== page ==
Palaemon serratus

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Palaemon serratus
Palaemon serratus Croazia.jpg
Scientific classification
Kingdom: Animalia
Phylum: Arthropoda
Subphylum: Crustacea
Class: Malacostraca
Order: Decapoda
Infraorder: Caridea
Family: Palaemonidae
Genus: Palaemon
Species: P. serratus
Binomial name
Palaemon serratus
(Pennant, 1777) [1]
Synonyms [2][3]
  • Astacus serratus Pennant, 1777
  • Cancer captivus Nardo, 1847
  • Leander latreillianus Czerniavsky, 1884
  • Leander serratus Sharp, 1893
  • Leander treillianus Adensamer, 1898
  • Melicerta triliana Risso, 1816
  • Palaemon oratelli Monod, 1931
  • Palaemon punctulatus Risso, 1844
  • Palaemon rostratus Gimenez, 1922
  • Palaemon treillianus H. Milne-Edwards, 1837
  • Palaemon trilianus (Risso, 1816)
  • Palaemon trillianus Risso, 1816

Palaemon serratus, also called the common prawn, is a species of shrimp found in the Atlantic Ocean from Denmark to Mauritania, and in the Mediterranean Sea and Black Sea.[4]

Ecology[edit]

Individuals live for 3–5 years[5] in groups in rocky crevices at depths of up to 40 metres (130 ft).[6] Females grow faster than males, and the population is highly seasonal, with a pronounced peak in the autumn.[7] They are preyed upon by a variety of fish, including species of Mullidae, Moronidae, Sparidae and Batrachoididae.[8]

Description[edit]

P. serratus may be distinguished from other species of shrimp by the rostrum, which curves upwards, is bifurcated at the tip and has 6–7 along its upper edge, and 4–5 teeth on the lower edge.[4] Other speciesmay have a slightly curved rostrum, but then the teeth on its dorsal surface continue into the distal third, which is untoothed in P. serratus.[9] P. serratus is pinkish brown, with reddish patterns, and is typically 100 millimetres (3.9 in) long, making it the largest of the native shrimp and prawns around the British Isles.[10]

P. serratus is one of the few invertebrates to have its hearing studied in detail; it is sensitive to frequencies between 100 Hz and 3kHz, with an acuity similar to that of generalist fish.[11] While the hearing range of a P. serrratus individual changes as it grows, all are capable of hearing tones at 500 Hz.[12]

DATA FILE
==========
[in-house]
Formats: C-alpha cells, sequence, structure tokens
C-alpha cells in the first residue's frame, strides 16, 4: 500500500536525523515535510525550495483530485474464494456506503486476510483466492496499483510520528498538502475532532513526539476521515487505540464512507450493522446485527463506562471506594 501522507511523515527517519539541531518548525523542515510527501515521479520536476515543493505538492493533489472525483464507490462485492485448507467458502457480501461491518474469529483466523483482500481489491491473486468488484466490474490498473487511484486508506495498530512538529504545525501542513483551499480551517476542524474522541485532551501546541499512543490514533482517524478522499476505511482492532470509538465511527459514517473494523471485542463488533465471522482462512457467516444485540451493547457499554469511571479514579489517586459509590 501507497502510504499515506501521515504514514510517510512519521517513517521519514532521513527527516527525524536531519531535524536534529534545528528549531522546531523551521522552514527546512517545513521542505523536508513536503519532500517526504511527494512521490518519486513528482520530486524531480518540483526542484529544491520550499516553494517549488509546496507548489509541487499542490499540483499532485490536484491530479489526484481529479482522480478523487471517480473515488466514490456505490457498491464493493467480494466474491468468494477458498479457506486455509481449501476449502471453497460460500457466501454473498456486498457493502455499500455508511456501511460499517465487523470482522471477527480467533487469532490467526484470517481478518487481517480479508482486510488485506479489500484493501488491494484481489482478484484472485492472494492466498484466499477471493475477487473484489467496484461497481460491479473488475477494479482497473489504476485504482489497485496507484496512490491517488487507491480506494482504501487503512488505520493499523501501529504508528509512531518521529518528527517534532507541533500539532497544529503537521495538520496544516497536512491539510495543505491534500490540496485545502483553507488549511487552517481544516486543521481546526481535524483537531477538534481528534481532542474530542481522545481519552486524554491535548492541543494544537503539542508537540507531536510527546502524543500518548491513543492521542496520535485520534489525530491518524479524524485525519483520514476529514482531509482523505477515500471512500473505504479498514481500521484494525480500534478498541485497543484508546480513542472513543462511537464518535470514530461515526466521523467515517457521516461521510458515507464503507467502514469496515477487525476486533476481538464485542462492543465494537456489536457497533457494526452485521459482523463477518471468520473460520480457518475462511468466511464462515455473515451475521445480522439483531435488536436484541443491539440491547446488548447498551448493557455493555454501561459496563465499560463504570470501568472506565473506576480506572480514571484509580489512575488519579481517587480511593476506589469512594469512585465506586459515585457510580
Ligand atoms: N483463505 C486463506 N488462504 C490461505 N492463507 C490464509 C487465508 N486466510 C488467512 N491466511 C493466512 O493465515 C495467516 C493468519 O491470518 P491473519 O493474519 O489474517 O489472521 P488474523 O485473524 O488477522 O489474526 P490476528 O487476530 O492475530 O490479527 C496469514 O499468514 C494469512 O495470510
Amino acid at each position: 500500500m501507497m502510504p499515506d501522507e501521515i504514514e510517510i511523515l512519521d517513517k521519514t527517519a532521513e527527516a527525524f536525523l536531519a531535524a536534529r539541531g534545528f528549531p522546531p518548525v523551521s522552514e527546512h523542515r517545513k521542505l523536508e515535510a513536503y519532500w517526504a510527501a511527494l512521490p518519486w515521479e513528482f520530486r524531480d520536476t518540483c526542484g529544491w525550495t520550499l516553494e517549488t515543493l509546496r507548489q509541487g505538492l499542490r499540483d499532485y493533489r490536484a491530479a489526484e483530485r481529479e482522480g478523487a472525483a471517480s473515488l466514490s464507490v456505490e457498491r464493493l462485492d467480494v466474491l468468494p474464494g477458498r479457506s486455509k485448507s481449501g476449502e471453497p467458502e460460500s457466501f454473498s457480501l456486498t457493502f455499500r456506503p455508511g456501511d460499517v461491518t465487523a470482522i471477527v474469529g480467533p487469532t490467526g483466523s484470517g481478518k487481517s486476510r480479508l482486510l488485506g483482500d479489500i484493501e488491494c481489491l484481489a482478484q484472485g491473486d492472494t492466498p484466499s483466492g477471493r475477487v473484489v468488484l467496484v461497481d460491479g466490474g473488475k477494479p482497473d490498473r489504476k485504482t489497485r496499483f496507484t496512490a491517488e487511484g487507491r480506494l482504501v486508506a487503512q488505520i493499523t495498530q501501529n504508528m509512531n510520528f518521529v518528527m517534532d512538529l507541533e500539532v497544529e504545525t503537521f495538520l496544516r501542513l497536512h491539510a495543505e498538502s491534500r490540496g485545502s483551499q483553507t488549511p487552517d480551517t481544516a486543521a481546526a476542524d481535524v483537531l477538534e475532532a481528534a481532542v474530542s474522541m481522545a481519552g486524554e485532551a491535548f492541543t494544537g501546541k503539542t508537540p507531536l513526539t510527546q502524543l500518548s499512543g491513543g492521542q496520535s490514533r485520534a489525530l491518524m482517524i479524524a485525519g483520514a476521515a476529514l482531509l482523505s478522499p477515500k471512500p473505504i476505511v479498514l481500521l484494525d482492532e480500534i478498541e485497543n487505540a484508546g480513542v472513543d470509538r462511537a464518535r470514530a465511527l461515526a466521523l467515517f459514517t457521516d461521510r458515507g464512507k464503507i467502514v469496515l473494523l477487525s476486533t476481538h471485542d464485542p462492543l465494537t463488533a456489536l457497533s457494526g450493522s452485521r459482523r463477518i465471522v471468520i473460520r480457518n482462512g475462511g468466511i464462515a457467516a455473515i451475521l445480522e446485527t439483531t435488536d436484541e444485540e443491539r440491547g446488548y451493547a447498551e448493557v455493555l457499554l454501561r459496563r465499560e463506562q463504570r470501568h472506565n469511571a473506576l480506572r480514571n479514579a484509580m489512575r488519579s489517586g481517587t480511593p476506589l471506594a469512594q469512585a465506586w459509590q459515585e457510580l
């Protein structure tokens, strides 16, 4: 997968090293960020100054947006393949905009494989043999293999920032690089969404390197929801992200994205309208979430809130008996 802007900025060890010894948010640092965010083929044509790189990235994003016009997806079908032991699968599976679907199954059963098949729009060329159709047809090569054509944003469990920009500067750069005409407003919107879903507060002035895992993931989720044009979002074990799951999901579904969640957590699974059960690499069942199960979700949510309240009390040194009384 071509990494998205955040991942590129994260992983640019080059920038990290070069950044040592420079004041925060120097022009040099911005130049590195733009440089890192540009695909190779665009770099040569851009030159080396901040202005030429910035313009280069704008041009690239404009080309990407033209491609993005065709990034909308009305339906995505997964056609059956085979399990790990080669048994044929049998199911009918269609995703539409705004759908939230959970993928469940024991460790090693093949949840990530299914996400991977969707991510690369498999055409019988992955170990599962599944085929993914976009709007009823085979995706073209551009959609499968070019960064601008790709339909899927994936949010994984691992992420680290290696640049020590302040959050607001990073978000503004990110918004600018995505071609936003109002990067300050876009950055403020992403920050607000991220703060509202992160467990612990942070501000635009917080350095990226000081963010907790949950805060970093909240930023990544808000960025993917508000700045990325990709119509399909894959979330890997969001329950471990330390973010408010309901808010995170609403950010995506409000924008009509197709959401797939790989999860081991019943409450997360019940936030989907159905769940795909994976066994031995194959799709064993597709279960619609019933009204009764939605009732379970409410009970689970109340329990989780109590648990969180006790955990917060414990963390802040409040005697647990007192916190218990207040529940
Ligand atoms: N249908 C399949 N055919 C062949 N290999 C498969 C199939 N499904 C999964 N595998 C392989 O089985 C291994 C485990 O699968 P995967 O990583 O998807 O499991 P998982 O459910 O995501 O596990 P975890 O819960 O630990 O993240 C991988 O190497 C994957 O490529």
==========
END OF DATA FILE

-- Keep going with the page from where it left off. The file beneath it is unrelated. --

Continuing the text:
Fisheries[edit]

A small commercial fishery exists for P. serratus on the west coast of Great Britain,[5] chiefly in West Wales (Cemaes Head to the Llŷn Peninsula),[13] but extending increasingly far north to include parts of Scotland.[14] In Ireland, fishing for P. serratus began at Baltimore, County Cork in the 1970s and subsequently expanded. A peak landing of 548 t was recorded in 1999, and four counties account for over 90% of the catch — Galway, Kerry, Cork and Waterford.[15] There is now concern that the current levels of exploitation may represent overfishing, and measures are being considered to limit the catch, such as a minimum landing size.[13]

References[edit]

  1. ^ "Palaemon serratus". Integrated Taxonomic Information System. 
  2. ^ "Palaemon serratus (Pennant, 1777)". 2008 Annual Checklist. Catalogue of Life. 
  3. ^ "Palaemon serratus". Aquaculture Compendium. CAB International. 2006. 
  4. ^ a b "Common prawn (Palaemon serratus)". ARKive. Retrieved January 31, 2009. 
  5. ^ a b Torry Research Station. "Handling and processing shrimp". Torry Advisory Notes — No. 54. Food and Agriculture Organization. 
  6. ^ "Marine Irish Digital Atlas". University College Cork. Retrieved 2009-01-31. 
  7. ^ Guillermo Guerao & Carlos Ribera (2000). "Population characteristics of the prawn Palaemon serratus (Decapoda, Palaemonidae) in a shallow Mediterranean bay". Crustaceana 73 (4): 459–468. doi:10.1163/156854000504543. 
  8. ^ Rita Sá, Constança Bexigaa, Pedro Veigaa, Lina Vieiraa & Karim Erzini (2006). "Feeding ecology and trophic relationships of fish species in the lower Guadiana River Estuary and Castro Marim e Vila Real de Santo António salt marsh". Estuarine, Coastal and Shelf Science 70 (1–2): 19–26. doi:10.1016/j.ecss.2006.05.038. 
  9. ^ Christopher W. Ashelby, Tim M. Worsfold & Charles H. J. M. Fransen (2004). "First records of the oriental prawn Palaemon macrodactylus (Decapoda: Caridea), an alien species in European waters, with a revised key to British Palaemonidae". Journal of the Marine Biological Association of the United Kingdom 84 (5): 1041–1050. doi:10.1017/S0025315404010392h. 
  10. ^ M. R. Reeve (1968). "The suitability of the English prawn Palaemon serratus (Pennant) for cultivation — a preliminary assessment". FAO Fisheries Report (Food and Agriculture Organization) R57 (3): 582 pp. 
  11. ^ J. M. Lovella, M. M. Findlaya, R. M. Moateb & H. Y. Yan (2005). "The hearing abilities of the prawn Palaemon serratus". Comparative Biochemistry and Physiology, Part A 140 (1): 89–100. doi:10.1016/j.cbpb.2004.11.003. PMID 15664317. 
  12. ^ J. M. Lovell, R. M. Moate, L. Christiansen & M. M. Findlay (2006). "The relationship between body size and evoked potentials from the statocysts of the prawn Palaemon serratus". Journal of Experimental Biology 209 (Pt 13): 2480–2485. doi:10.1242/jeb.02211. PMID 16788031. 
  13. ^ a b Jeremy Percy (2006). "The Welsh coastal Palaemon prawn fisheries — a consideration of future possible actions". North Western & North Wales Sea Fisheries Committee. 
  14. ^ "Palaemon serratus: sustainable development". Seafish. Retrieved January 31, 2009. 
  15. ^ Edward Fahy, Niamh Forrest, Ruth Mortimer & Jim Carroll (2006). "Indicators of performance in the fishery for shrimp Palaemon serratus (Pennant) in Irish Coastal Waters". Journal of Shellfish Research 25 (3): 1021–1026. doi:10.2983/0730-8000(2006)25[1021:IOPITF]2.0.CO;2.